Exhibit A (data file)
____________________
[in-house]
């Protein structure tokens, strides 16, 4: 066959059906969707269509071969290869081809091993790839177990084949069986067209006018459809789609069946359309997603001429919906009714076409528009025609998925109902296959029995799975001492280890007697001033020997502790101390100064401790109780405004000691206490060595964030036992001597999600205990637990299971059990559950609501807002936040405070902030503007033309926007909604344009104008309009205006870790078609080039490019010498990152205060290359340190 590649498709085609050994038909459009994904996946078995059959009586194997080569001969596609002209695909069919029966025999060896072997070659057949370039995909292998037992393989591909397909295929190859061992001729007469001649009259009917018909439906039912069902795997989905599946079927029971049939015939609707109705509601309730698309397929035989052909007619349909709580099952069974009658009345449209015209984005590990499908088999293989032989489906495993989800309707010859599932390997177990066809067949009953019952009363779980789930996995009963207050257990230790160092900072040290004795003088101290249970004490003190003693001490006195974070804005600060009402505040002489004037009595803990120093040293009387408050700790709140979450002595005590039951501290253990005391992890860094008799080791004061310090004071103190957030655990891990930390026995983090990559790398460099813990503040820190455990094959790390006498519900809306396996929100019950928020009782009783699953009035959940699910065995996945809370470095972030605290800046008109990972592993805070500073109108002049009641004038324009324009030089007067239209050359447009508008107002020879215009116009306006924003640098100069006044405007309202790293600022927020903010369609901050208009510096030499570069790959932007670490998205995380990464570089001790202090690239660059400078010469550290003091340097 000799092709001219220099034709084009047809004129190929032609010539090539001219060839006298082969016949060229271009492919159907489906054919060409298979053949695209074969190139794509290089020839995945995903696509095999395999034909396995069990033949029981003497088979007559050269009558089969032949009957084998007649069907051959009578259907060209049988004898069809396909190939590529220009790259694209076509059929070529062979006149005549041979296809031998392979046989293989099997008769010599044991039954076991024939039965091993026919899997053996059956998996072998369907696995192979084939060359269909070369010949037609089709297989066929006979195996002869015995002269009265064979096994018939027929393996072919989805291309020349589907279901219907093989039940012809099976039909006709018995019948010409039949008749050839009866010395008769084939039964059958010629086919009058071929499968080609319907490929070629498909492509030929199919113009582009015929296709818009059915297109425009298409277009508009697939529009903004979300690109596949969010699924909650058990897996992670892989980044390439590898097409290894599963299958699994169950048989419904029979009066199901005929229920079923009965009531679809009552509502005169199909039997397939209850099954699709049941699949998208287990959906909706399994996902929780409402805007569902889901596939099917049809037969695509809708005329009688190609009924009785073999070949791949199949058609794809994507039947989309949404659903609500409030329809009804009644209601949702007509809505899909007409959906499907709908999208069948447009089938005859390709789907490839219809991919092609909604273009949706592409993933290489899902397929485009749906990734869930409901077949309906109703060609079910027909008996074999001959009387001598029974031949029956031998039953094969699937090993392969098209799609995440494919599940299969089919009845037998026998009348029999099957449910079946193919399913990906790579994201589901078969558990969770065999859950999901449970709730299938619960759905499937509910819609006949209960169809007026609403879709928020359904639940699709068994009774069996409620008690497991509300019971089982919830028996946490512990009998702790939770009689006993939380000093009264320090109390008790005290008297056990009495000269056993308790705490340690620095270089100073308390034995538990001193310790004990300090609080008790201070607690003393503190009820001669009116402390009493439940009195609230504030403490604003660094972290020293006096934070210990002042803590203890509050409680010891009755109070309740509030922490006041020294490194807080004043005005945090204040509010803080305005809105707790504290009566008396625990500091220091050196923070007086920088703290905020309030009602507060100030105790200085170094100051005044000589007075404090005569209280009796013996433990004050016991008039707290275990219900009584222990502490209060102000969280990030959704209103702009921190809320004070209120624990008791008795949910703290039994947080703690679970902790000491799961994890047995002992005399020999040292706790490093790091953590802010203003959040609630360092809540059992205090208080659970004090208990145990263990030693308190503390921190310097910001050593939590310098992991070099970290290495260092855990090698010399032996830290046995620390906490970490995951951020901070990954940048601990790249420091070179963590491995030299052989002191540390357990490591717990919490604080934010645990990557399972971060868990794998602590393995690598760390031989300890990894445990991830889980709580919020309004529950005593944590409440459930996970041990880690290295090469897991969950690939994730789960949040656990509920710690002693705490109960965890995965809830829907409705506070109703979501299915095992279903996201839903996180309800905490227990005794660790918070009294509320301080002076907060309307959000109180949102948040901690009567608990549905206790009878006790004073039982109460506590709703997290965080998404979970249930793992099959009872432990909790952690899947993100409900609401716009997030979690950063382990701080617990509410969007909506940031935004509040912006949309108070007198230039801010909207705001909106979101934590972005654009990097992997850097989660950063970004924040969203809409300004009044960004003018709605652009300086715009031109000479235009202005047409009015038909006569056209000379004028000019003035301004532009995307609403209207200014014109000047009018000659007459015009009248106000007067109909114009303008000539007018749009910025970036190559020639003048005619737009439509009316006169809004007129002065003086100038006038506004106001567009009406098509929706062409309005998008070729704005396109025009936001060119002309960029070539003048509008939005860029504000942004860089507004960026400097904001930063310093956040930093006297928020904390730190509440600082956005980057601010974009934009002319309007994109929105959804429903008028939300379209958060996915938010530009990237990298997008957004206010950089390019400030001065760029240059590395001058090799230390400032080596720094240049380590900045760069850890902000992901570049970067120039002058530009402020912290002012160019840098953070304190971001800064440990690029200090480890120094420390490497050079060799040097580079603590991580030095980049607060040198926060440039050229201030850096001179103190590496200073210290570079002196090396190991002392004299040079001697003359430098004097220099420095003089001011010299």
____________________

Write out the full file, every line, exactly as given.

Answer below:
[in-house]
């Protein structure tokens, strides 16, 4: 066959059906969707269509071969290869081809091993790839177990084949069986067209006018459809789609069946359309997603001429919906009714076409528009025609998925109902296959029995799975001492280890007697001033020997502790101390100064401790109780405004000691206490060595964030036992001597999600205990637990299971059990559950609501807002936040405070902030503007033309926007909604344009104008309009205006870790078609080039490019010498990152205060290359340190 590649498709085609050994038909459009994904996946078995059959009586194997080569001969596609002209695909069919029966025999060896072997070659057949370039995909292998037992393989591909397909295929190859061992001729007469001649009259009917018909439906039912069902795997989905599946079927029971049939015939609707109705509601309730698309397929035989052909007619349909709580099952069974009658009345449209015209984005590990499908088999293989032989489906495993989800309707010859599932390997177990066809067949009953019952009363779980789930996995009963207050257990230790160092900072040290004795003088101290249970004490003190003693001490006195974070804005600060009402505040002489004037009595803990120093040293009387408050700790709140979450002595005590039951501290253990005391992890860094008799080791004061310090004071103190957030655990891990930390026995983090990559790398460099813990503040820190455990094959790390006498519900809306396996929100019950928020009782009783699953009035959940699910065995996945809370470095972030605290800046008109990972592993805070500073109108002049009641004038324009324009030089007067239209050359447009508008107002020879215009116009306006924003640098100069006044405007309202790293600022927020903010369609901050208009510096030499570069790959932007670490998205995380990464570089001790202090690239660059400078010469550290003091340097 000799092709001219220099034709084009047809004129190929032609010539090539001219060839006298082969016949060229271009492919159907489906054919060409298979053949695209074969190139794509290089020839995945995903696509095999395999034909396995069990033949029981003497088979007559050269009558089969032949009957084998007649069907051959009578259907060209049988004898069809396909190939590529220009790259694209076509059929070529062979006149005549041979296809031998392979046989293989099997008769010599044991039954076991024939039965091993026919899997053996059956998996072998369907696995192979084939060359269909070369010949037609089709297989066929006979195996002869015995002269009265064979096994018939027929393996072919989805291309020349589907279901219907093989039940012809099976039909006709018995019948010409039949008749050839009866010395008769084939039964059958010629086919009058071929499968080609319907490929070629498909492509030929199919113009582009015929296709818009059915297109425009298409277009508009697939529009903004979300690109596949969010699924909650058990897996992670892989980044390439590898097409290894599963299958699994169950048989419904029979009066199901005929229920079923009965009531679809009552509502005169199909039997397939209850099954699709049941699949998208287990959906909706399994996902929780409402805007569902889901596939099917049809037969695509809708005329009688190609009924009785073999070949791949199949058609794809994507039947989309949404659903609500409030329809009804009644209601949702007509809505899909007409959906499907709908999208069948447009089938005859390709789907490839219809991919092609909604273009949706592409993933290489899902397929485009749906990734869930409901077949309906109703060609079910027909008996074999001959009387001598029974031949029956031998039953094969699937090993392969098209799609995440494919599940299969089919009845037998026998009348029999099957449910079946193919399913990906790579994201589901078969558990969770065999859950999901449970709730299938619960759905499937509910819609006949209960169809007026609403879709928020359904639940699709068994009774069996409620008690497991509300019971089982919830028996946490512990009998702790939770009689006993939380000093009264320090109390008790005290008297056990009495000269056993308790705490340690620095270089100073308390034995538990001193310790004990300090609080008790201070607690003393503190009820001669009116402390009493439940009195609230504030403490604003660094972290020293006096934070210990002042803590203890509050409680010891009755109070309740509030922490006041020294490194807080004043005005945090204040509010803080305005809105707790504290009566008396625990500091220091050196923070007086920088703290905020309030009602507060100030105790200085170094100051005044000589007075404090005569209280009796013996433990004050016991008039707290275990219900009584222990502490209060102000969280990030959704209103702009921190809320004070209120624990008791008795949910703290039994947080703690679970902790000491799961994890047995002992005399020999040292706790490093790091953590802010203003959040609630360092809540059992205090208080659970004090208990145990263990030693308190503390921190310097910001050593939590310098992991070099970290290495260092855990090698010399032996830290046995620390906490970490995951951020901070990954940048601990790249420091070179963590491995030299052989002191540390357990490591717990919490604080934010645990990557399972971060868990794998602590393995690598760390031989300890990894445990991830889980709580919020309004529950005593944590409440459930996970041990880690290295090469897991969950690939994730789960949040656990509920710690002693705490109960965890995965809830829907409705506070109703979501299915095992279903996201839903996180309800905490227990005794660790918070009294509320301080002076907060309307959000109180949102948040901690009567608990549905206790009878006790004073039982109460506590709703997290965080998404979970249930793992099959009872432990909790952690899947993100409900609401716009997030979690950063382990701080617990509410969007909506940031935004509040912006949309108070007198230039801010909207705001909106979101934590972005654009990097992997850097989660950063970004924040969203809409300004009044960004003018709605652009300086715009031109000479235009202005047409009015038909006569056209000379004028000019003035301004532009995307609403209207200014014109000047009018000659007459015009009248106000007067109909114009303008000539007018749009910025970036190559020639003048005619737009439509009316006169809004007129002065003086100038006038506004106001567009009406098509929706062409309005998008070729704005396109025009936001060119002309960029070539003048509008939005860029504000942004860089507004960026400097904001930063310093956040930093006297928020904390730190509440600082956005980057601010974009934009002319309007994109929105959804429903008028939300379209958060996915938010530009990237990298997008957004206010950089390019400030001065760029240059590395001058090799230390400032080596720094240049380590900045760069850890902000992901570049970067120039002058530009402020912290002012160019840098953070304190971001800064440990690029200090480890120094420390490497050079060799040097580079603590991580030095980049607060040198926060440039050229201030850096001179103190590496200073210290570079002196090396190991002392004299040079001697003359430098004097220099420095003089001011010299």